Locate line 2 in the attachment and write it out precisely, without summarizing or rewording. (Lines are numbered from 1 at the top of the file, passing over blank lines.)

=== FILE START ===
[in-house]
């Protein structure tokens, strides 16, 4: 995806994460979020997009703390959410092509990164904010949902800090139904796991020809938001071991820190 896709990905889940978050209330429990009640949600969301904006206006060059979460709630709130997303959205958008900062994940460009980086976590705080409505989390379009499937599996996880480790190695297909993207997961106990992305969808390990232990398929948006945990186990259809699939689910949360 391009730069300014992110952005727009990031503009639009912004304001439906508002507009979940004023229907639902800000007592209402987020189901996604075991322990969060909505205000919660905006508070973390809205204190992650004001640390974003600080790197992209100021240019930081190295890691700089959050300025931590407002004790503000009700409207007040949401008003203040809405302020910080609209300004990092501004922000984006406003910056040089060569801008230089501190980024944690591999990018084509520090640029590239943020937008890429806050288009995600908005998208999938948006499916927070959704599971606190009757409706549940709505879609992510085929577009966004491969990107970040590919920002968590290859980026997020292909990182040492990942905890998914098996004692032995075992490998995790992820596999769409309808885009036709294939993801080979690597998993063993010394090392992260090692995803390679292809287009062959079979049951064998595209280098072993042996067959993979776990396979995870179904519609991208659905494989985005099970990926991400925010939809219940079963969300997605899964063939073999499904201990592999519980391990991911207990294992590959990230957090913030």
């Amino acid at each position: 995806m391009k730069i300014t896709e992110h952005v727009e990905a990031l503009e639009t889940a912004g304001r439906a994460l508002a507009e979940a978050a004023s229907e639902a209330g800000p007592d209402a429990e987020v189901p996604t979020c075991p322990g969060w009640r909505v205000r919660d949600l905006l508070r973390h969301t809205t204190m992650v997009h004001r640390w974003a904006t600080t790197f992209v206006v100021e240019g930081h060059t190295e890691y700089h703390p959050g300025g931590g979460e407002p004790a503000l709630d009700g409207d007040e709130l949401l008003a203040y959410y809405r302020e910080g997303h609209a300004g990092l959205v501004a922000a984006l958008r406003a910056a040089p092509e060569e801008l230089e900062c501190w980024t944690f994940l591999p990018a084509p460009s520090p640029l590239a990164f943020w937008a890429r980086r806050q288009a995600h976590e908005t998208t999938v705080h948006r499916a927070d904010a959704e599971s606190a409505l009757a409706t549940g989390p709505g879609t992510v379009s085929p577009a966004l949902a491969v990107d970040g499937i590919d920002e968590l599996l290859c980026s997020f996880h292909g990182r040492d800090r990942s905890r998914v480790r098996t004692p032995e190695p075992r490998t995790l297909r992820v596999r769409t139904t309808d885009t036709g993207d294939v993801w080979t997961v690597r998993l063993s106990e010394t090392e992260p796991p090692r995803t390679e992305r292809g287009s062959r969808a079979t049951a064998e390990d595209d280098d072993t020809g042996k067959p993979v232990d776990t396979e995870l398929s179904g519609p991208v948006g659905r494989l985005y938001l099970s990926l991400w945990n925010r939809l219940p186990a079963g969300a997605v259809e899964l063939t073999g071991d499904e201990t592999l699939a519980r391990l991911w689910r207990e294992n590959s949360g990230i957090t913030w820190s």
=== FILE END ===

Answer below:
């Protein structure tokens, strides 16, 4: 995806994460979020997009703390959410092509990164904010949902800090139904796991020809938001071991820190 896709990905889940978050209330429990009640949600969301904006206006060059979460709630709130997303959205958008900062994940460009980086976590705080409505989390379009499937599996996880480790190695297909993207997961106990992305969808390990232990398929948006945990186990259809699939689910949360 391009730069300014992110952005727009990031503009639009912004304001439906508002507009979940004023229907639902800000007592209402987020189901996604075991322990969060909505205000919660905006508070973390809205204190992650004001640390974003600080790197992209100021240019930081190295890691700089959050300025931590407002004790503000009700409207007040949401008003203040809405302020910080609209300004990092501004922000984006406003910056040089060569801008230089501190980024944690591999990018084509520090640029590239943020937008890429806050288009995600908005998208999938948006499916927070959704599971606190009757409706549940709505879609992510085929577009966004491969990107970040590919920002968590290859980026997020292909990182040492990942905890998914098996004692032995075992490998995790992820596999769409309808885009036709294939993801080979690597998993063993010394090392992260090692995803390679292809287009062959079979049951064998595209280098072993042996067959993979776990396979995870179904519609991208659905494989985005099970990926991400925010939809219940079963969300997605899964063939073999499904201990592999519980391990991911207990294992590959990230957090913030």